Synchronous Physiological Electrical Fields: Function and Interface Potential

Synchronous Physiological Electrical Fields: Function and Interface Potential

J.F. Pagel (University Of Colorado, USA)
Copyright: © 2016 |Pages: 21
DOI: 10.4018/978-1-4666-9891-8.ch004
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Abstract

Humans utilize sensory and motor systems developed genetically, physically and socially for interfacing with our external environment. We use these same systems to interface in our interactions with artificial intelligence. There are other functioning central nervous system (CNS) systems, however, involved in cognitive processing for which the function and environmental interface is less clear. The synchronous physiologic electrical field system utilizes broadcast extracellular electrical fields for a wide variety of CNS functions. The operations of this system are usually non-conscious and most apparent during sleep (especially the conscious states of sleep that include dreaming), and un-focused waking. The electrical fields of this system are altered and affected by both internal and external stimuli. These fields can be monitored and analyzed by artificial intelligence (AI) systems, and independently of human input, AI systems can utilize similar frequency based electrical potentials to convey data, communicate, supply power, and to store memory. From both human and AI perspectives, these systems have the potential to function more fully in human/machine interaction. This chapter reviews our current knowledge as to function, current interactive approaches, and interface potential for these physiological electrical fields.
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Introduction

In the first decade after Freud’s publication of the “Interpretation of Dreams,” the alpha rhythm was discovered, the first CNS electrical signal apparent on turn of the century monitoring systems (Berger H, 1931; Freud, 1903). Later and more sensitive equipment detected other physiologic frequencies (sigma, theta, delta, and gamma/beta) using scalp electrodes in humans and implanted electrodes in animal models (Elul, 1971). These specific frequencies were then utilized to define and characterize the various stages of sleep (Rechtschaffen & Kales, 1968). These frequencies, also present during wake, are a background component of any electric or magnetic approach used for CNS monitoring. Recently, other rhythms at frequencies less than 1 Hertz (delta) have been described, occurring in both sleep and wake (Domhoff, 2003). These frequency modulated electrical fields are propagated extracellularly, in most cases apparent on monitoring systems attached outside the actual CNS such as scalp and facial electrodes.

In all species studied, occillatory (synchronous) brain activity has been shown to be a characteristic CNS property (Cantero & Atienza, 2005). While postulated to reflect CNS the spike potentials of neurons firing, it has been difficult to demonstrate how individual spike potentials might summate to create propagated frequency-based global rhythms (Christakos, 1986; Buzsaki, 2006). It is likely that the specific physiologic frequencies are linked to metabolic oscillators at the neural membrane, occurring secondary to oscillatory opening and closing of ionic gateways and channels (potassium for alpha, calcium for sigma) (Buzsaki, 2005, Pagel, 2005, Steriade, 2001). Such EEG rythmicity requires many neurons to fire in sequence, most likely secondary to repetitive changes in ion concentrations at the synaptic junction. Oscillation frequency is also modulated by inhibitory neurotransmitter (GABA) activity affecting the chloride channels essential for the synchronization of individual neurons in the CNS (Liu & Reppert, 2000, Buzsaki, 2006).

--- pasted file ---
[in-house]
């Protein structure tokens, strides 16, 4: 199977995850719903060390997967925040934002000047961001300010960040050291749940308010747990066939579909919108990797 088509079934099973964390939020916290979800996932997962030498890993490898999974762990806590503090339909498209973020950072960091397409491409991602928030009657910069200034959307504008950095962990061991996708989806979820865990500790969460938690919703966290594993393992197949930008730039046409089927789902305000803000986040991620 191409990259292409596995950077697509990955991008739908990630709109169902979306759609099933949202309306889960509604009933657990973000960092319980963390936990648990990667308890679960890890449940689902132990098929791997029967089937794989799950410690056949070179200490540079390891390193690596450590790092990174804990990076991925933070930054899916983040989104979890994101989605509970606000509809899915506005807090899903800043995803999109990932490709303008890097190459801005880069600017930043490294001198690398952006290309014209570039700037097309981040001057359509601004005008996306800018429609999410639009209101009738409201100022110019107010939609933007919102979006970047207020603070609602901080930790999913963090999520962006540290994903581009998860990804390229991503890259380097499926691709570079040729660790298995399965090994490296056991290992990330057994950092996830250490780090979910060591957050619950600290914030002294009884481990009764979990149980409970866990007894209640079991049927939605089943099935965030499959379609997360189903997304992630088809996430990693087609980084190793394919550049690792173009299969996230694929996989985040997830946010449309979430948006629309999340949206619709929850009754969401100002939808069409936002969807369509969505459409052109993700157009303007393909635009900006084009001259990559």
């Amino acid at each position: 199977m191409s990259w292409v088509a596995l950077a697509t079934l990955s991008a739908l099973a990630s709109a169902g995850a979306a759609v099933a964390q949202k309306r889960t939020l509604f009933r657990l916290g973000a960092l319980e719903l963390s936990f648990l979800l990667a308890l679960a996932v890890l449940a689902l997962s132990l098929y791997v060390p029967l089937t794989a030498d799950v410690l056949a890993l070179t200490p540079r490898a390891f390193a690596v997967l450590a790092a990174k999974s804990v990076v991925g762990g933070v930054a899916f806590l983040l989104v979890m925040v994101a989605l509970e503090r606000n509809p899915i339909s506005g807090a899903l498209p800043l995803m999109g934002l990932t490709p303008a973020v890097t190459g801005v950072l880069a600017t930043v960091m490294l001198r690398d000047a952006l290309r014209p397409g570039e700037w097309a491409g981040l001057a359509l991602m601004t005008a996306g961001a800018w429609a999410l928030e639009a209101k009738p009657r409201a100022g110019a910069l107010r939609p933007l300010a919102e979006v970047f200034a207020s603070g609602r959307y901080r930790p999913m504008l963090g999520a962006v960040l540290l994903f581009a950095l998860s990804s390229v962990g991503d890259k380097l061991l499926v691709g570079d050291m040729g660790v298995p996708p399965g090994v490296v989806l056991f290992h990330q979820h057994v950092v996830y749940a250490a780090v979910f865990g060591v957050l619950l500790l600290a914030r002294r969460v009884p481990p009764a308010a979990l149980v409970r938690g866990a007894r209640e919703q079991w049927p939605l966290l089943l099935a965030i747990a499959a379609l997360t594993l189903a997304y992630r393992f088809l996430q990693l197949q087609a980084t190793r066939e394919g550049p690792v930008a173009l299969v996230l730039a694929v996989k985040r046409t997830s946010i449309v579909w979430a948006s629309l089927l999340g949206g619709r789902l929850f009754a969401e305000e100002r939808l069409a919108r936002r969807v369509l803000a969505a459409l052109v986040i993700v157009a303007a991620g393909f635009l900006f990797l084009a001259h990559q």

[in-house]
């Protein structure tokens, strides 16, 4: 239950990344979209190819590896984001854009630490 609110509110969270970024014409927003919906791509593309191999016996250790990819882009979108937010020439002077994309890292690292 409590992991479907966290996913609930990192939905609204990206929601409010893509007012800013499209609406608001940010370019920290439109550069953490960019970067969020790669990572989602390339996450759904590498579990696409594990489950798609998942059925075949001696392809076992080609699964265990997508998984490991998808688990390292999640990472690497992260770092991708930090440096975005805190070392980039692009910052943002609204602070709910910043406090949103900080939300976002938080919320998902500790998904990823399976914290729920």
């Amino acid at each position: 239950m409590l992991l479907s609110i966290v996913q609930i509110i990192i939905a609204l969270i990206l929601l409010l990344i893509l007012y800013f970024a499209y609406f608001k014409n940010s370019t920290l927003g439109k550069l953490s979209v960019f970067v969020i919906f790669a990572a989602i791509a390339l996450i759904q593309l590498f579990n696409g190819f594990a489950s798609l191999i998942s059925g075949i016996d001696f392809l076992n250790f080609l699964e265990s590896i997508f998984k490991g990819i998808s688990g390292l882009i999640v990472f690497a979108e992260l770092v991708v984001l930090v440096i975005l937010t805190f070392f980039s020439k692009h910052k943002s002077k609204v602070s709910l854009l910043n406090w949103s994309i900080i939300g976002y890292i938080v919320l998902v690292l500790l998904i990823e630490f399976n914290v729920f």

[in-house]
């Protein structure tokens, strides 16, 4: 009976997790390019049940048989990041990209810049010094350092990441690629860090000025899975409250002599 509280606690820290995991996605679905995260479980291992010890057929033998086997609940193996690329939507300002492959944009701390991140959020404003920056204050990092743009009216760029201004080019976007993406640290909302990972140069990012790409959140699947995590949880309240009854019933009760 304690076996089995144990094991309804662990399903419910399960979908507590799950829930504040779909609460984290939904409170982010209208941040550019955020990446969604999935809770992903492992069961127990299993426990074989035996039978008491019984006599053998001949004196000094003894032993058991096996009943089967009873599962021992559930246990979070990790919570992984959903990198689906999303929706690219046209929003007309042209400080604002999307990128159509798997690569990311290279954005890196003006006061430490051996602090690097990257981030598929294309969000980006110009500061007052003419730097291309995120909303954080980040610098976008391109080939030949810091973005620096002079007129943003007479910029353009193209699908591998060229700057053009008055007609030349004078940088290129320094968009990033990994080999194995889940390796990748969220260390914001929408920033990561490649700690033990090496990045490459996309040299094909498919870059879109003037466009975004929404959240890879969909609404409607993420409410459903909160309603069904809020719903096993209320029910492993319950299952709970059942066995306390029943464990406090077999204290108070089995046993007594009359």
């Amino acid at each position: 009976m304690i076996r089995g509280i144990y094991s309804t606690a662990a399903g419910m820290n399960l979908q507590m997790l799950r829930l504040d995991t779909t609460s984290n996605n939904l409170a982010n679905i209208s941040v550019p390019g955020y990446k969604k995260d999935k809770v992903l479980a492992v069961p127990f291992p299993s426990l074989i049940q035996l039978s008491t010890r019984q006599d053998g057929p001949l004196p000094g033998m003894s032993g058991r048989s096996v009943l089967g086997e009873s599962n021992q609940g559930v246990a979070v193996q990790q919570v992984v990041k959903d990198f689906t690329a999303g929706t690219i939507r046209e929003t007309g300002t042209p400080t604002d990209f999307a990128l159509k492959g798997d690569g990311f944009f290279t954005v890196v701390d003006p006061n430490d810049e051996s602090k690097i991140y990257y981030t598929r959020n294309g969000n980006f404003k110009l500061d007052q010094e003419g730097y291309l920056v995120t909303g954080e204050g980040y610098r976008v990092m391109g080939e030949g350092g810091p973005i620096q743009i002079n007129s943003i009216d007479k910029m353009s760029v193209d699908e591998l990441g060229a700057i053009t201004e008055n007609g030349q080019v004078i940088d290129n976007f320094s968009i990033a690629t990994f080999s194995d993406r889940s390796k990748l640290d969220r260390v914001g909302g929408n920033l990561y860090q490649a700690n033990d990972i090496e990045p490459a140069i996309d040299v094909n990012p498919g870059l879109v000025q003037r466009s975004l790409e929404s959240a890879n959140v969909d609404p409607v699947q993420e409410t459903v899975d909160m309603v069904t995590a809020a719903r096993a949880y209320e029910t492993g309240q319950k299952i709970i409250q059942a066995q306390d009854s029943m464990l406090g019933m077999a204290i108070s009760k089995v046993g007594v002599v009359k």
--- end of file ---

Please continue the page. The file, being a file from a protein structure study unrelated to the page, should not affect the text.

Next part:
There was considerable debate as to whether the synchronous electrical fields of the CNS had actual function. It was postulated that these electric fields might rather be a non-functional externally observable side-effect of neural activity (Hobson, Pace-Schott & Stickgold, 2000). Even early after the discovery of this system, however, it was noted that could alter the tendency of individual neurons to form spike potentials (John, 1968). From the electo-neurochemical perspective these fields had the capacity to alter ionic concentrations at the neural membrane affecting any individual cell’s tendency to form a spike potential (Formula 1). Any frequency based change in electrical potential would also affect cellular kinetics though ATP production (Formula 2). There is considerable recent data, indicating functional capacities of this electrophysiologic system in affecting the tendency of neurons to fire, cellular equilibrium, signal-to-noise ratio, neural communication, and cellular messaging systems (Pagel, 2005; Axmaker, Mormann, Fernandez, Eger & Fell, 2006; Anastassiou, Perin, Markam & Koch 2011, Cash, Halgren, Dehghani, Rosetti, Thesen & Wang 2009). EEG synchronization is now viewed by many neuroscientists as an important mechanism utilized by the CNS to attain functional cerebral integration between widely spaced neuronal populations (Singer, 1999; Salinas & Sejnowski, 2001; Cantero & Atienza, 2005). This system affects electrically sensitive neuromessaging systems at the neural cell membrane, potentially affecting expression and access to memory systems stored in electricochemically biological systems including cellular DNA (Pagel, 2005).

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